Referring to Fig. 96, set off the run B D, the rise D G, and connect B G for the length and work line of the hip. Divide the work line of the hip into the same number of equal spaces as numbered on the work line of the common rafter 1, 2, 3, etc, and plumb up or down, as the case may be, the same distances as shown on the common rafter. Then a line traced from B through these points to G will be the profile of the hip rafter. Fig. 97 represents the corner portion of a roof having two pitches. In this the angle and run of the hip are changed, without changing the method of finding the profiles of the rafters. Take the run, rise and length of common rafter on one side of the hip, and draw the desired shape. Then find the profile of the common rafter on the opposite side of the hip by dividing the work line into the same number of spaces and proceeding as before. The run of the hip being changed, we obtain a different length for the work line. When this is divided into the same number of equal spaces as were the common rafters, and the curved lines traced through the points, we obtain the shape of hip which will correspond to the profiles of the common rafters from either side. In roofs of two pitches it is evident that there must be two sets and two bevels of common and jack rafters. Now in curved roofs the lengths and bevels may be found by following the work lines of the common rafters, which maybe drawn straight, as has been shown in Fig. 95.

Fig. 95. - Laying out a Curved Rafter.

The lengths and bevels of the jacks for the different pitches may be found as shown in Figs. 62, 63 or 64. Again, it is evident that a jack rafter must be the same shape as the common rafter on the same side of roof from the bottom, or plate, up to the point where it joins the hip. Hence its length may be found in the following manner by measuring on the work line of the common rafter.

Fig-. 96. - Developing the Shape of the Hips.

Referring now to Fig. 98, A D is the run of the common rafter, D E the rise and A E the length and work line. To find the length of jack, set off the run of jack A B and square up the rise B C to the work line of the common rafter; then A C is the length of jack on the work line. This method is very simple, yet as it is a new and novel way of finding the length of jack rafters it will be well to point out a common mistake which the inexperienced might chance to make. Bear in mind that A E is the length of common rafter. B C is not the length of jack, as some might suppose, but the rise of jack ; A C is the length of jack. The down bevel is the same as that of the common rafter. To find the bevel across the back, set off from D the length of common rafter to F, and connect F with A, which shows the work line of the hip. Now continue the line B C to the work line of the hip, and the bevel at G will be the bevel across the top of jack. B G is also the length of jack, and will be found to be the same as A C.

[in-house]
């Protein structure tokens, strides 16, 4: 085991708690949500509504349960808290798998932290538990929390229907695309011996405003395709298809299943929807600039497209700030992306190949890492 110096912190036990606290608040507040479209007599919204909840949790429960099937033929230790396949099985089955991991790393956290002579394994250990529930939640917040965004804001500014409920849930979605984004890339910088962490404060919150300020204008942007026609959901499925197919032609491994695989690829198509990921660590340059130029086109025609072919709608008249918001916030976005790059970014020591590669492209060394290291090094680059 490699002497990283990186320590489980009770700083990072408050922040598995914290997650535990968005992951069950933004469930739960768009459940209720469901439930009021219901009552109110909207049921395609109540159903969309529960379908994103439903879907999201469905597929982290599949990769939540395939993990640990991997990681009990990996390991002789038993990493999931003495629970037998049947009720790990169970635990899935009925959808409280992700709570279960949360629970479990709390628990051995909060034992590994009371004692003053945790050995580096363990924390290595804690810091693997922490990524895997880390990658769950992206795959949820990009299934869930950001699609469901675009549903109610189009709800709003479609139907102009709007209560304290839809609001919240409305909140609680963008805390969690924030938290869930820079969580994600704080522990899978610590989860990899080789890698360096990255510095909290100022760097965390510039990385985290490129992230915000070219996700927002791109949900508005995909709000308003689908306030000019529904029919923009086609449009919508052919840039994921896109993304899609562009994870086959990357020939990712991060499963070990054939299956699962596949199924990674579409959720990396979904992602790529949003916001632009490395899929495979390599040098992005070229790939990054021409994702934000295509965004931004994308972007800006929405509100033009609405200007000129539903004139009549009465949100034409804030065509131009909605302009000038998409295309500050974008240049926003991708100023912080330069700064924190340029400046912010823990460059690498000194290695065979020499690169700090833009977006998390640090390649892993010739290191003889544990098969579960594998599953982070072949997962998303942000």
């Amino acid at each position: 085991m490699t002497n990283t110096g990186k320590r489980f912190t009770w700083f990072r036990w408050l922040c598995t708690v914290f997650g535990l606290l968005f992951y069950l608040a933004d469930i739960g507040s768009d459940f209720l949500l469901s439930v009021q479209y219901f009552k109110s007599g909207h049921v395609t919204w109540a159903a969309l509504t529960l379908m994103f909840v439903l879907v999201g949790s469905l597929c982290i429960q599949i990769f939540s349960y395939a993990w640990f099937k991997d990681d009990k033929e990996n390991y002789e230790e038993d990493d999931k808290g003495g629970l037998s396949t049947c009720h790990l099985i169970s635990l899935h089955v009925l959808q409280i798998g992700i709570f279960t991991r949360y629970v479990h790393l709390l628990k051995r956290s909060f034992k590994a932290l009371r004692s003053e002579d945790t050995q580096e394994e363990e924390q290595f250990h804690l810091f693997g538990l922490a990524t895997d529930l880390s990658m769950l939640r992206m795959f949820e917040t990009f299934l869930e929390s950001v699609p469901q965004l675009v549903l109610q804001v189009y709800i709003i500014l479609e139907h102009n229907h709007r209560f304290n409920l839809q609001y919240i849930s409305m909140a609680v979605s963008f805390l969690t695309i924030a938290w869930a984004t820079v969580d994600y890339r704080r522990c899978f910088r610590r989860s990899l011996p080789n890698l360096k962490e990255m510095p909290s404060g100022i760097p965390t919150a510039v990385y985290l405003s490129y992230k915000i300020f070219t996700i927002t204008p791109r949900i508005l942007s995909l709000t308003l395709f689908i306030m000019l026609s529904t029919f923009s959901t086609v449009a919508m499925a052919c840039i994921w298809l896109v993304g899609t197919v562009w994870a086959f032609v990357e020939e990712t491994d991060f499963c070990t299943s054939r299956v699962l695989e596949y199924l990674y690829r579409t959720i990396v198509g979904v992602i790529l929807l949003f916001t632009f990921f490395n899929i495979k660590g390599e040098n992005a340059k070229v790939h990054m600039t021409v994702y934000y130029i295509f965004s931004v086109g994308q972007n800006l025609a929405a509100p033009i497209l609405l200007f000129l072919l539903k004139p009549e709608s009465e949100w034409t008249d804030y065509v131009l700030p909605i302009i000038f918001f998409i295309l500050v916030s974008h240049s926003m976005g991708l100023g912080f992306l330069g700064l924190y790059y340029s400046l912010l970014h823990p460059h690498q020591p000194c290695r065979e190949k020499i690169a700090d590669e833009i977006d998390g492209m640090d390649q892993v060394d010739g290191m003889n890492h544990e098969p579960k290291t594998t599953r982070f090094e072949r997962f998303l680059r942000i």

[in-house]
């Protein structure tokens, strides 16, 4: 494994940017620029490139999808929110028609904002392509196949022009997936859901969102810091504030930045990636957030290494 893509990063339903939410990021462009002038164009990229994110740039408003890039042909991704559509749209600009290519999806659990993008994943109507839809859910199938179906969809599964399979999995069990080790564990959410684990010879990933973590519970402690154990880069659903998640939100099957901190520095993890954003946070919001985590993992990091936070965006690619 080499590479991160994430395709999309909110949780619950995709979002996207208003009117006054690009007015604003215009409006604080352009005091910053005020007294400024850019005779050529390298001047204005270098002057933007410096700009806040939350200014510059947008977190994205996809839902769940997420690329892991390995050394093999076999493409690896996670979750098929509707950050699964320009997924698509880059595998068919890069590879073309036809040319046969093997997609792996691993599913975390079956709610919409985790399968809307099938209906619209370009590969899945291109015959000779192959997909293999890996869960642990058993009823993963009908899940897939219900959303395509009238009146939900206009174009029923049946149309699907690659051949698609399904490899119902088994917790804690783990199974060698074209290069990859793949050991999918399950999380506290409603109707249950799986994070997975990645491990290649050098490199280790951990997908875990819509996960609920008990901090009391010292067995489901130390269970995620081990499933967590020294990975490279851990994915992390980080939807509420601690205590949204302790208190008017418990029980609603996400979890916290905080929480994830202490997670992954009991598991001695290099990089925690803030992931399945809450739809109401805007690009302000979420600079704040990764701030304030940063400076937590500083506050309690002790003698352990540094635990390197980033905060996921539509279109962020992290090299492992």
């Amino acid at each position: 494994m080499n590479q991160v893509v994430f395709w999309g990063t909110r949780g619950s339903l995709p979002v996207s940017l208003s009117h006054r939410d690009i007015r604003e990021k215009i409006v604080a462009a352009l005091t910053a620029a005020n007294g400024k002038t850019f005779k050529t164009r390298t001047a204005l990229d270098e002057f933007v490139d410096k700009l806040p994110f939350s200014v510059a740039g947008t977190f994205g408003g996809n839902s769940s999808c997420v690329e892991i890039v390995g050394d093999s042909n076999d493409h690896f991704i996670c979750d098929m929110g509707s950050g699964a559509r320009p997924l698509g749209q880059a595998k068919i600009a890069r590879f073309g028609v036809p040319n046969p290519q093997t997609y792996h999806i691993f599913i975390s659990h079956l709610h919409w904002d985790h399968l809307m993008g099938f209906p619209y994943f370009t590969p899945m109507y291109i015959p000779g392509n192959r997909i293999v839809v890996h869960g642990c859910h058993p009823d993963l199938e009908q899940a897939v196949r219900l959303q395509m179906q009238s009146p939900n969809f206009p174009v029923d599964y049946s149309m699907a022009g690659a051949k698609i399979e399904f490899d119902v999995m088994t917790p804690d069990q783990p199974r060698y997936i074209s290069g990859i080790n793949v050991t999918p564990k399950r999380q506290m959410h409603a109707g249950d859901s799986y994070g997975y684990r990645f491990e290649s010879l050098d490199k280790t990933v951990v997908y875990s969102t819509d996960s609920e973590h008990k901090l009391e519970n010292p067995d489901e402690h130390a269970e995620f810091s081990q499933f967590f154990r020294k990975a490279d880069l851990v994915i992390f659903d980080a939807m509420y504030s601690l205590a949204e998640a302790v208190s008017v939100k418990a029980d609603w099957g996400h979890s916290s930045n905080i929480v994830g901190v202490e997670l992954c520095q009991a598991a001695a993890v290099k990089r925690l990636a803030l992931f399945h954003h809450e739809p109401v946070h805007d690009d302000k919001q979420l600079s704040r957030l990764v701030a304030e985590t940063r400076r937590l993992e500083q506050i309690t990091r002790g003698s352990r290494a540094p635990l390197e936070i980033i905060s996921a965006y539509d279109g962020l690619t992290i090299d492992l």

Fig. 97. - Plan of Corner Portion of a Roof having Two Pitches.

When the bevel of the jacks is known all that is necessary is to square up the rise of each jack from the base line of common rafter A D to the work line A E and take the length from A to the point where the rise of each jack joins the work line of common rafter, as shown. Many lines and much time may be saved in finding the bevels of jack rafters on roofs of different pitches by using the plan shown in Fig. 60, which is the simplest and easiest of all to remember and is applicable to roofs of any pitch.